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Don Aitkin

Three cheers for Pollyanna

By | Books, Climate Change, Economy, Education, Environment, Health, History, Media, Politics, Society | 74 Comments

One commenter to my last essay thought that I had ‘a Pollyanna view of the world’. I didn’t think it was a compliment, but it gave me the focus for another essay, which follows naturally from the last two. What has been most interesting in the Comments to these two essays about progress has been the determination on the part of some readers to continue to see the world as bad, dangerous, awful, unequal, unfair, what you will, in the face of good global data that don’t say the opposite, exactly, but make the point that for the great majority out…

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Well, is the world improving or not?

By | Other | 64 Comments

This is my second essay on the argument and contents of Hans Rosling’s book Factfulness… You can read the first essay here. There have been some misguided comments on the book, for which I may be partly responsible. So let me clear a couple of matters up. First, when you make judgments of any kind you are engaging in comparison. There are three main forms of comparison: comparing something with the same thing elsewhere at the same time (eg domestic violence rates in Australia and in Argentina), or that something with the same thing in the same place but over time…

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Why aren’t more people ‘factful’?

By | Books, Climate Change, Education, Environment, Health, History, Media, Politics, Research, Society | 68 Comments

I have written about the Swedish medico and educator Hans Rosling before, and have greatly enjoyed his TED talks, especially this one. He and his son and daughter have produced a book, Factfulness. Ten Reasons We’re Wrong About the World — and Why Things Are Better Than You Think. I had learned from the inside back cover that he has died, and that his book is a kind of summary of his world-view, and his earnest hope that people will become more optimistic about the future. They should, because his story, based mostly on data produced by agencies of the UN…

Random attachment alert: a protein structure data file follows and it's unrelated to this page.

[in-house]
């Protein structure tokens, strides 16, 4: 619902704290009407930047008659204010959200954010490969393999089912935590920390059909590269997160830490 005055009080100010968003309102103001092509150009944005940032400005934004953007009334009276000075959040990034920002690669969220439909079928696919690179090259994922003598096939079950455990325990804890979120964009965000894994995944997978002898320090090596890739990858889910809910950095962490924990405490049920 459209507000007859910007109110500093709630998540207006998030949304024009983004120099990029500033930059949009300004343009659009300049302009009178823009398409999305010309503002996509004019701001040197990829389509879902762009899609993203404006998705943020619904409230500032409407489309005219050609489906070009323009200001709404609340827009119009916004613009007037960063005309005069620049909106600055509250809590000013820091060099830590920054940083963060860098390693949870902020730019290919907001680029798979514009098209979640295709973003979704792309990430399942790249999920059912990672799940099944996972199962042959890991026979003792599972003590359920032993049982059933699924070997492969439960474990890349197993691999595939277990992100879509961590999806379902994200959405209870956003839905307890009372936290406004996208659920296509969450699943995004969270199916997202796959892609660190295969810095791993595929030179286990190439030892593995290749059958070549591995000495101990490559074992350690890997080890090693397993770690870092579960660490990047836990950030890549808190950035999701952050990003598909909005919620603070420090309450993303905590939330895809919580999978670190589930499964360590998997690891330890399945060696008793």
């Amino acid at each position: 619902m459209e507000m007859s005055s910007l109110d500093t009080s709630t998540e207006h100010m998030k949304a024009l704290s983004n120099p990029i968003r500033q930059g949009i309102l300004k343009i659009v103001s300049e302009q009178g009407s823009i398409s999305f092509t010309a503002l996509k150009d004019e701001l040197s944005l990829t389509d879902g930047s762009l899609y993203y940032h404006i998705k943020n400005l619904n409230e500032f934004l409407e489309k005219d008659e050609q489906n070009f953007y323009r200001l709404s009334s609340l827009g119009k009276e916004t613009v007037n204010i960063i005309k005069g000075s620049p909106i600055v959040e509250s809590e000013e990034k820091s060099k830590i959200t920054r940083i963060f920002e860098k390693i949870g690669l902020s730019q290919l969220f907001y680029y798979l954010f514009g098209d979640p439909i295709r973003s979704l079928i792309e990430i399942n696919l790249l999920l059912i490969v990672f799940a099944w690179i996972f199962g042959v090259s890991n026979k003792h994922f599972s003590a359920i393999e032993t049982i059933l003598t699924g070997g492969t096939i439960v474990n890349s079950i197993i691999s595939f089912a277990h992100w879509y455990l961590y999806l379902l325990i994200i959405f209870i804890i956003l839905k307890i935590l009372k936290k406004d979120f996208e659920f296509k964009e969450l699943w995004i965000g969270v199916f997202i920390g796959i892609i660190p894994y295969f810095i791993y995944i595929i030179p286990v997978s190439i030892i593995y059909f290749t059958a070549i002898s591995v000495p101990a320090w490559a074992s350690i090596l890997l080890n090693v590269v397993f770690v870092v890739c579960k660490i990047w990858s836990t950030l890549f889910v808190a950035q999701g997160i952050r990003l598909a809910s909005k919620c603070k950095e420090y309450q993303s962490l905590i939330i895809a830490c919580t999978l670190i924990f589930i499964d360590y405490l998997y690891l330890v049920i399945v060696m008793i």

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The May Off-Topic Thread

By | Books, Climate Change, Economy, Education, Environment, Health, History, Language, Media, Politics, Religion, Research | 14 Comments

This thread is for ideas and comments that are not directly relevant to the weekly essay. I’ll start this one with a link to another essay written by Michael Schellenberger, a well-known American environmentalist, who is running for Governor of California. It is not really about the US at all, but about the way in which alternative energy sources are affecting (upwards) the price of electricity, and is therefore directly relevant to we who live Down Under, because the same elements apply. Somewhere I have seen a Part Two, and when I find it I’ll link it too. How Solar…

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Why isn’t more research reproducible?

By | Books, Climate Change, Environment, History, Media, Politics, Religion, Research | 60 Comments

Some six years ago I wrote an essay about John Ioannidis, now at Stanford, who stirred up the medical research community with a paper arguing that more than half of all medical research papers could not be trusted because the work described in them could not be replicated. Ioannidis’s original work dates from 2005, but he and others have moved into other areas as well as medicine. The amount of money wasted because of poor research, both by private enterprise and by governments, is enormous. From time to time since I have heard murmurings that positive things are happening in…